Former Bank of Ireland chief executive Mike Soden, now a leading member of the Irish government’s newly-established Central Bank Commission, has said Ireland should consider leaving the European Union if it renders the country unable to make decisions on its own fiscal policy.

Soden even raises the possibility that Ireland might need to break away from the EU, and become the 51st state of the United States of America.

"We might consider this option unthinkable, but 50 years ago we may have thought membership of a European Union or a United States of Europe to be impossible,” he says.

In his new book on the financial crisis, ‘Open Dissent,’ the 63-year-old banker say: "Just for a moment, let us question why our hands are tied at this time as a member of the EU.

"If we are in search of a solution and Europe finds it difficult to accommodate the needs of the Irish electorate, should we look elsewhere?"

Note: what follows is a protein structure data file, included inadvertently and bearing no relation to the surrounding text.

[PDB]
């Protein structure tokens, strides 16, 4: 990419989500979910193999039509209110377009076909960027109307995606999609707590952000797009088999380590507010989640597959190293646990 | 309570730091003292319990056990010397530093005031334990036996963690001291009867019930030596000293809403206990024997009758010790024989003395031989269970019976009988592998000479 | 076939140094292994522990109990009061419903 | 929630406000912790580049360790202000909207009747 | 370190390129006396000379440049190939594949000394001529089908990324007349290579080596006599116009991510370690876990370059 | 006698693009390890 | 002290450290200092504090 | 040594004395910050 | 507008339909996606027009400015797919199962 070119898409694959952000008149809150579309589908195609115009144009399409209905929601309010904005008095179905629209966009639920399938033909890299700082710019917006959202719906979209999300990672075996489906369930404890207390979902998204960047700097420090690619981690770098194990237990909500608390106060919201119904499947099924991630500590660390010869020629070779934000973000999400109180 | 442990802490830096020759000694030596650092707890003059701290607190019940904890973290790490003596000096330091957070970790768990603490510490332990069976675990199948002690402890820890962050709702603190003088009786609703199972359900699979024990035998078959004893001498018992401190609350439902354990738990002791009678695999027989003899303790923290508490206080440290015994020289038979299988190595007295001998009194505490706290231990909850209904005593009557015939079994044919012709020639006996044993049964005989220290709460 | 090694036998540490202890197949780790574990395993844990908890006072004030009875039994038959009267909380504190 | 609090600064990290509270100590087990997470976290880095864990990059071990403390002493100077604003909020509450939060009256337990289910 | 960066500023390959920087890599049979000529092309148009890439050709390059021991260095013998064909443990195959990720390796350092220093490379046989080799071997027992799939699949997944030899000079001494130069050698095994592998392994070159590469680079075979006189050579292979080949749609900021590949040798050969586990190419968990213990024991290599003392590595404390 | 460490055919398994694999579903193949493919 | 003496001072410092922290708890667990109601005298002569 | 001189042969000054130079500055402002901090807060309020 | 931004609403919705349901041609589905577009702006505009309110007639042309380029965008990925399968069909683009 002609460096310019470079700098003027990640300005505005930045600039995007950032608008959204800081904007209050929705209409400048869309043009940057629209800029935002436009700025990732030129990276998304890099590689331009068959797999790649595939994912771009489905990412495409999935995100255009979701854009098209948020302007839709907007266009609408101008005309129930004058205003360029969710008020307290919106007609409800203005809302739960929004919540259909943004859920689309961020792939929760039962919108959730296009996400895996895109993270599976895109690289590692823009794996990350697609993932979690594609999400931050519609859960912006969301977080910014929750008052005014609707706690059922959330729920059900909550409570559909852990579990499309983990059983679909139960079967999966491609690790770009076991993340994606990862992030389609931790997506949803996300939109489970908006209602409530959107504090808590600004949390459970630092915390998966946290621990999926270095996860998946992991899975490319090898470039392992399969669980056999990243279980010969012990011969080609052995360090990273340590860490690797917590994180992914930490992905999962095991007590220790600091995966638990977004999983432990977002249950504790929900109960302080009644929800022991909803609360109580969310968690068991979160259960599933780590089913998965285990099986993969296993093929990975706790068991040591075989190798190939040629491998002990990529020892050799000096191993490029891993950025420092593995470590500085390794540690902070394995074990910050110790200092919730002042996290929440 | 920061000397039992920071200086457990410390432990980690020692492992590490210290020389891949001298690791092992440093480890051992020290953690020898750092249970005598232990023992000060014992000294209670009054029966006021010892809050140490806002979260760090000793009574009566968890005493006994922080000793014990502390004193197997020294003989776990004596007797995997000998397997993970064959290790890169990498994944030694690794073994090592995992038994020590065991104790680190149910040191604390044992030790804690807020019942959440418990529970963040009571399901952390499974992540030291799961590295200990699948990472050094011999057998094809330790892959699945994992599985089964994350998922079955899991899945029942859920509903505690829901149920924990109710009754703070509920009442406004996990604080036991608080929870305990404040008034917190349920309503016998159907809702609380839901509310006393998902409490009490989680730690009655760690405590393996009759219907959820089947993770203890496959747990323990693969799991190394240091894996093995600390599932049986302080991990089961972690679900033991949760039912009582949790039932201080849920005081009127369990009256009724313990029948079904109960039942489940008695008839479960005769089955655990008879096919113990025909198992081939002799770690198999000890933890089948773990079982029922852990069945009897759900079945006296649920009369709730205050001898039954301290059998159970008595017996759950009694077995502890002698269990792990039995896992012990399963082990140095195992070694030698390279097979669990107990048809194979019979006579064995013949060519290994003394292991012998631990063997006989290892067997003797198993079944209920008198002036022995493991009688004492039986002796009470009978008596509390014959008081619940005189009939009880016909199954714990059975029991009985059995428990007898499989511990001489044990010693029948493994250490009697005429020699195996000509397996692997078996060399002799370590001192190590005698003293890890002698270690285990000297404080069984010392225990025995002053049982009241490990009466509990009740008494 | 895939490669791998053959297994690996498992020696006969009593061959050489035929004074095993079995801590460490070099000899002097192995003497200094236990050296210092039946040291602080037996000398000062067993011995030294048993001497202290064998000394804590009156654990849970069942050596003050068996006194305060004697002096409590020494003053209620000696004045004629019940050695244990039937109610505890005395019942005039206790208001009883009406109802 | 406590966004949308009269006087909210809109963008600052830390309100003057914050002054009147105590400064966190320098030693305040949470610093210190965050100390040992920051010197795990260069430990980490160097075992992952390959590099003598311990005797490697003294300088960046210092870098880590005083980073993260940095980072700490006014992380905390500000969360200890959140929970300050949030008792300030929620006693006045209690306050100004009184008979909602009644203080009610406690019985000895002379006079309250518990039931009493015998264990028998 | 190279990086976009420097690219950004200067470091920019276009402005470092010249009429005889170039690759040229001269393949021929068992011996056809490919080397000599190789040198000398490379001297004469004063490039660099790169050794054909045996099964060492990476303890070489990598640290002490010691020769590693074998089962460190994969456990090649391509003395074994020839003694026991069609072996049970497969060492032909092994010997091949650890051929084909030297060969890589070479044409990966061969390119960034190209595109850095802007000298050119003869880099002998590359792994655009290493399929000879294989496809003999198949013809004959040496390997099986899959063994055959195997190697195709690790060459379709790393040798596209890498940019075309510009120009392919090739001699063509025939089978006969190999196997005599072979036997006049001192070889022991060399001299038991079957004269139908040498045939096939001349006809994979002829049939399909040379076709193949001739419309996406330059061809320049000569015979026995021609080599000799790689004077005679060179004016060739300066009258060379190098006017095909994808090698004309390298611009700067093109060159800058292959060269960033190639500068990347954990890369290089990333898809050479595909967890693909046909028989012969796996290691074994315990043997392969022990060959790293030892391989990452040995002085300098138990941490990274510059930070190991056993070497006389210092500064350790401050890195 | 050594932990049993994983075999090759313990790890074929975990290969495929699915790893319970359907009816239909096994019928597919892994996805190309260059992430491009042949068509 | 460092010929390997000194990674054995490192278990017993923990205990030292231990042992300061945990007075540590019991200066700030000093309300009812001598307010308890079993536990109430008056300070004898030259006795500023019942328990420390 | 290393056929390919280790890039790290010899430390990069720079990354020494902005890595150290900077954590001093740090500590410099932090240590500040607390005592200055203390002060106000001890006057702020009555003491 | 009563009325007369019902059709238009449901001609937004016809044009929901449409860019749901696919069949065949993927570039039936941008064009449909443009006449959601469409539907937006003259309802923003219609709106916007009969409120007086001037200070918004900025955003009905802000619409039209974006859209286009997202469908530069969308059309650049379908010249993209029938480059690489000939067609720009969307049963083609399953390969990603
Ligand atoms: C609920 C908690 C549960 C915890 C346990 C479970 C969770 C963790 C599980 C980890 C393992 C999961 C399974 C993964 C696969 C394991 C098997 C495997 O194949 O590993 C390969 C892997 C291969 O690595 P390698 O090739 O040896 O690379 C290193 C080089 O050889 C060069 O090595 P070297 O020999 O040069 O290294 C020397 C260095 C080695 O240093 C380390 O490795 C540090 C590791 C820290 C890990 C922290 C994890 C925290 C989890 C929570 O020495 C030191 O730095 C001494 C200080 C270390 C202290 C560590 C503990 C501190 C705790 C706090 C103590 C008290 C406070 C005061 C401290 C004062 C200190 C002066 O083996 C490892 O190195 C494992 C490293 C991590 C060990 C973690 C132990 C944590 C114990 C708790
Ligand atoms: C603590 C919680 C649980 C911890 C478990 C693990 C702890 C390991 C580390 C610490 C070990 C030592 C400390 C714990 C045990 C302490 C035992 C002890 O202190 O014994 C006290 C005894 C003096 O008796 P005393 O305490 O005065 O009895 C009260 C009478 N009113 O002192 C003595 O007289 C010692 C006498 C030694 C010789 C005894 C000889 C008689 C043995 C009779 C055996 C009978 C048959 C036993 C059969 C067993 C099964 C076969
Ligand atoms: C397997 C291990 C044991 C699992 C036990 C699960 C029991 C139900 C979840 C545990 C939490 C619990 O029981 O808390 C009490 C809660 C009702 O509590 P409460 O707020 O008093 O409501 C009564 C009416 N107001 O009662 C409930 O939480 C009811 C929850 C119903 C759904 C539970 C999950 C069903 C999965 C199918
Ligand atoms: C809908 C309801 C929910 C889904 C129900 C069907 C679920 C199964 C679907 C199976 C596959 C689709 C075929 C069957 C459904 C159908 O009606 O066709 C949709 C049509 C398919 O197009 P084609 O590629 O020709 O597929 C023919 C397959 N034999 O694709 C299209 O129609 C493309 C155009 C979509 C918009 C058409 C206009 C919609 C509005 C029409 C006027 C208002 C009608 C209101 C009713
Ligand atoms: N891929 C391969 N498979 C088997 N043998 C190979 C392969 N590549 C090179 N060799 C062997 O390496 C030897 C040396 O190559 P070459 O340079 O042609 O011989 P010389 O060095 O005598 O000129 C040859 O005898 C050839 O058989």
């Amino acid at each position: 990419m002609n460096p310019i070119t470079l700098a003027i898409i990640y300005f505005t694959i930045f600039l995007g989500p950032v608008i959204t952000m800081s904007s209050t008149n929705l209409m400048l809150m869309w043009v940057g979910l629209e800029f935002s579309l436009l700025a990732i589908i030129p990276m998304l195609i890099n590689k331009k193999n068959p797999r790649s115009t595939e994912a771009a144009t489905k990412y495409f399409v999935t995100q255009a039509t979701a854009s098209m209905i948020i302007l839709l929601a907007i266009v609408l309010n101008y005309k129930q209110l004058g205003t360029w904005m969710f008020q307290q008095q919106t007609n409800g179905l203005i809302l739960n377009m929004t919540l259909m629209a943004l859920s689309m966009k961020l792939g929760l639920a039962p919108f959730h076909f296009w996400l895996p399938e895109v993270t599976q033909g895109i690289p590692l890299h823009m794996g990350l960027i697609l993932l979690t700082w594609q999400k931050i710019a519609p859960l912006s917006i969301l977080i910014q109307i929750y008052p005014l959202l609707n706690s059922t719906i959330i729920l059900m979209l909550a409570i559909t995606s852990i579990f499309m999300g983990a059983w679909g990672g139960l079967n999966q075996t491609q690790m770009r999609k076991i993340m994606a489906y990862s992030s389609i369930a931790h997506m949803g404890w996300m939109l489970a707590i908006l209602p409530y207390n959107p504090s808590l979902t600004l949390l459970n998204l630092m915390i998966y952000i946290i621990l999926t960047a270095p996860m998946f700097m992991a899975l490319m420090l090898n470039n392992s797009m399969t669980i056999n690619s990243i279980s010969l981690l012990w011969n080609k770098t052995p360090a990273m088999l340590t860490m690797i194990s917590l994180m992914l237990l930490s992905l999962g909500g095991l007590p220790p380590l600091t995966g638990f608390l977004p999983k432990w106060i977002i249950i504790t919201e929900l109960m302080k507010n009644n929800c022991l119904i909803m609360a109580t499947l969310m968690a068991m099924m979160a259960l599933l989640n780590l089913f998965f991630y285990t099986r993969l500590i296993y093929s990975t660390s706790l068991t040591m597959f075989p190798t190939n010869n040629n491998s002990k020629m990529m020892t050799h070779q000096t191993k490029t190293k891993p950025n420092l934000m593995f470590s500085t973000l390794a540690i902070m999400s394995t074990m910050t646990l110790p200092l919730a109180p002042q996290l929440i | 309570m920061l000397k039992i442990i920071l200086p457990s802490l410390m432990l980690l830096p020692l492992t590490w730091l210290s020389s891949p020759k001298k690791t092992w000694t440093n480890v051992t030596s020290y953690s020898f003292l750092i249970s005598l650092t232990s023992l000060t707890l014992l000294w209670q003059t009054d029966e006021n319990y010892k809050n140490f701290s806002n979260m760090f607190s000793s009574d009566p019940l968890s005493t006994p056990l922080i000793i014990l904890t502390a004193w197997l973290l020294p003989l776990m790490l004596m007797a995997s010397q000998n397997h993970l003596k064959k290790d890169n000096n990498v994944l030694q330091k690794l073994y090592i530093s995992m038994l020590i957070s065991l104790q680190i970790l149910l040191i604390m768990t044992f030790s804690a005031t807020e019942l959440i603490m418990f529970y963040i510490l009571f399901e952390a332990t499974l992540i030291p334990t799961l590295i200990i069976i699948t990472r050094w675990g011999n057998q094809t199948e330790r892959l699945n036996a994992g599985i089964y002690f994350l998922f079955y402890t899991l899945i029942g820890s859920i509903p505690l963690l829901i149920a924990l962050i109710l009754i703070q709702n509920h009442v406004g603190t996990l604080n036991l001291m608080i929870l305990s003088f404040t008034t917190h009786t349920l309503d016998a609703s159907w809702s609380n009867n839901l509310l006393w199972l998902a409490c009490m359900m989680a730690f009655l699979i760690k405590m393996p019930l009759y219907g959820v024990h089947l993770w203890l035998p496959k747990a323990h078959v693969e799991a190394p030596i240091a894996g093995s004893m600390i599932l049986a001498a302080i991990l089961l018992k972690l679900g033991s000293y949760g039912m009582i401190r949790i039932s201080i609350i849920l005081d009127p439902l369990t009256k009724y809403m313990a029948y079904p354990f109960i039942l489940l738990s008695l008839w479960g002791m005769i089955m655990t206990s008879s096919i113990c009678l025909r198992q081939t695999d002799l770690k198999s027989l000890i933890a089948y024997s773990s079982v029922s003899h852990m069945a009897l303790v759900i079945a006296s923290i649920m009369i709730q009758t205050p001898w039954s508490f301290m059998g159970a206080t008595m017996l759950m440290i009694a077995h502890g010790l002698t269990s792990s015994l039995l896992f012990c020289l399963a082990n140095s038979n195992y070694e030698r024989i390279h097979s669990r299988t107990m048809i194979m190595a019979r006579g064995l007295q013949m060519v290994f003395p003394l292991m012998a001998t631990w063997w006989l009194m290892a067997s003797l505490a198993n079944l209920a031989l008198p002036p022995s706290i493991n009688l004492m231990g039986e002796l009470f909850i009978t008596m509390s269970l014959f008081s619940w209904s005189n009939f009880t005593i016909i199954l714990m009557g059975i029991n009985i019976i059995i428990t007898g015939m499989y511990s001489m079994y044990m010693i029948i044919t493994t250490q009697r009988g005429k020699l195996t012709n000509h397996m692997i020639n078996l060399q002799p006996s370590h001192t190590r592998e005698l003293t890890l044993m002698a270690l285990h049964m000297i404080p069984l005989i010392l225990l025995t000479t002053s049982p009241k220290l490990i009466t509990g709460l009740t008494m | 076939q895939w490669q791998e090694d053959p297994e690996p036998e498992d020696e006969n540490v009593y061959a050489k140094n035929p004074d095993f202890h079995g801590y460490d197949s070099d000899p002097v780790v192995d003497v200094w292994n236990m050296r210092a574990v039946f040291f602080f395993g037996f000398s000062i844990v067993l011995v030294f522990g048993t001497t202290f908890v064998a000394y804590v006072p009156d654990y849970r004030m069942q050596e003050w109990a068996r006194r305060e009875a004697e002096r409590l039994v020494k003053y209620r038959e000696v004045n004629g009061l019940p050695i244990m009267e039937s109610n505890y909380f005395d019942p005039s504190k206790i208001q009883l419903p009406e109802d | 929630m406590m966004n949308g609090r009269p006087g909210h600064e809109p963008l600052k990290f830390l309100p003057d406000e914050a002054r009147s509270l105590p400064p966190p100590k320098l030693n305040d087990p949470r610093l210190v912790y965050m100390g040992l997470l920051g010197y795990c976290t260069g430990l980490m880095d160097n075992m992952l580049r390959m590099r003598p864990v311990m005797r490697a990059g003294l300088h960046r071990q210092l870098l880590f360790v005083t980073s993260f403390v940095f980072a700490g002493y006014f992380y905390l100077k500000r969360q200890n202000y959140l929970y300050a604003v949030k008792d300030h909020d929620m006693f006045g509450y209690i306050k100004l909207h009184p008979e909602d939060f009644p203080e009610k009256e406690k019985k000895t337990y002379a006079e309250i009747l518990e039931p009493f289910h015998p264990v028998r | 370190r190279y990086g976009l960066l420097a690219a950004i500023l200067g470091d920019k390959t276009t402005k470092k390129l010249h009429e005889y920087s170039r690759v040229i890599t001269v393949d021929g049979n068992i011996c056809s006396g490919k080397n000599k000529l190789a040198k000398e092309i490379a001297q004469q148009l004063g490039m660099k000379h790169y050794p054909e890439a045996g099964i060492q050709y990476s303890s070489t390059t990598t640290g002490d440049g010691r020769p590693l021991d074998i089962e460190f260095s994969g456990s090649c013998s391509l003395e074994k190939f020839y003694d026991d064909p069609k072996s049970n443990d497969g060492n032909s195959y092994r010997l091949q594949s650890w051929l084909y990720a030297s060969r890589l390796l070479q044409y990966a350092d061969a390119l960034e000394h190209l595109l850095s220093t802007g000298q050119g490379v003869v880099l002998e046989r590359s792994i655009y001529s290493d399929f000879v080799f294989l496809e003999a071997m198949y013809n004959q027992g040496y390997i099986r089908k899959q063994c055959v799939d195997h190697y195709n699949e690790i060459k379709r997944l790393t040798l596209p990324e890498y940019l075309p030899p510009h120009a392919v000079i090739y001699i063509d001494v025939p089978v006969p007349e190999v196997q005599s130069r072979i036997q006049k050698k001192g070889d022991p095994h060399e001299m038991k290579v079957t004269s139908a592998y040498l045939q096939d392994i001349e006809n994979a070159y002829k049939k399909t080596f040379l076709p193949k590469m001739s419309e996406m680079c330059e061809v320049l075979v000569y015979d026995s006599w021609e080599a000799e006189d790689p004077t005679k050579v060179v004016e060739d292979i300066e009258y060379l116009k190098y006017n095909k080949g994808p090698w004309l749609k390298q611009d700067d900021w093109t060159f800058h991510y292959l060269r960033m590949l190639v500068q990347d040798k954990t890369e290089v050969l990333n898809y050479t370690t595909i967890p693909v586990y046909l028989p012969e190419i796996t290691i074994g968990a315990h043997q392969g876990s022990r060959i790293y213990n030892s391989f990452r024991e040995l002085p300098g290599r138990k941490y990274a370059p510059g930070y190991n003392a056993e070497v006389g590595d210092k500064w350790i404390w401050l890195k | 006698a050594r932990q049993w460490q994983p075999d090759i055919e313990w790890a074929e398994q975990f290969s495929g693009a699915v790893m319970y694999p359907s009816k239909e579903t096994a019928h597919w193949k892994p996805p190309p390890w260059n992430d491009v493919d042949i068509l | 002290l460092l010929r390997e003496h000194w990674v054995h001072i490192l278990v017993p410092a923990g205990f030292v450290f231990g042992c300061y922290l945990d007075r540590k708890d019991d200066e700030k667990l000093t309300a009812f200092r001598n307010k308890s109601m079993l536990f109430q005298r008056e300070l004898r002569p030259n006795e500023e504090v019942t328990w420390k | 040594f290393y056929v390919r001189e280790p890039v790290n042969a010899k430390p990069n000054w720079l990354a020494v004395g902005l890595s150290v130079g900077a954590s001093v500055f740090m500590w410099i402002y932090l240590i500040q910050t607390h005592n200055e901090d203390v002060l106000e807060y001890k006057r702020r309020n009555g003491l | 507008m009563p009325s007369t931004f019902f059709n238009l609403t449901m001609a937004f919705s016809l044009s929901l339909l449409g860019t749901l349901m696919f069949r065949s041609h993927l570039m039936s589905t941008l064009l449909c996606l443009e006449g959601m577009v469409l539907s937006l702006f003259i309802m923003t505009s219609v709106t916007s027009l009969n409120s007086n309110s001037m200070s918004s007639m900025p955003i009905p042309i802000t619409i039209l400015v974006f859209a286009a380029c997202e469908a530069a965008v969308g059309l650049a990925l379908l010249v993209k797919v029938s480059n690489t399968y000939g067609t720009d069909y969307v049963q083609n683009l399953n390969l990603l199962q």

He adds: "Our membership of Europe has to have balance in all aspects, particularly in relation to our culture, our sovereignty and the price we pay for economic and financial independence.

"Have we unwittingly surrendered these precious aspects of our society as the price of European Union membership?"

"The possible consequences of political and economic association with the US would be a massive influx of foreign direct investment, a link to the US dollar, a reduction in unemployment, and who knows, maybe an annual payment for a number of years to get our finances back in balance."

Commenting further on an alliance with the US, he says: "Surrendering our independence would never be palatable -- but that's what we have done through our membership of the EU.

"This may be the wrong time to put forward a negotiated plan that could result in a form of political and economic surrender.

However, if we cannot make a decision on the financial aspects of our economy without referring to the EU or the ECB, then we have done just that."

Soden admits that a break from the EU towards the US would be met with the "massive disapproval of our closest neighbours", and could "easily be met with disapproval by Uncle Sam.”

Soden was appointed by Finance Minister Brian Lenihan to the board of the new Central Bank Commission for a term of four years, and while his views will surely be met with disapproval from the government, he did inform Finance officials of the publication of his book at the time of his appointment to the agency.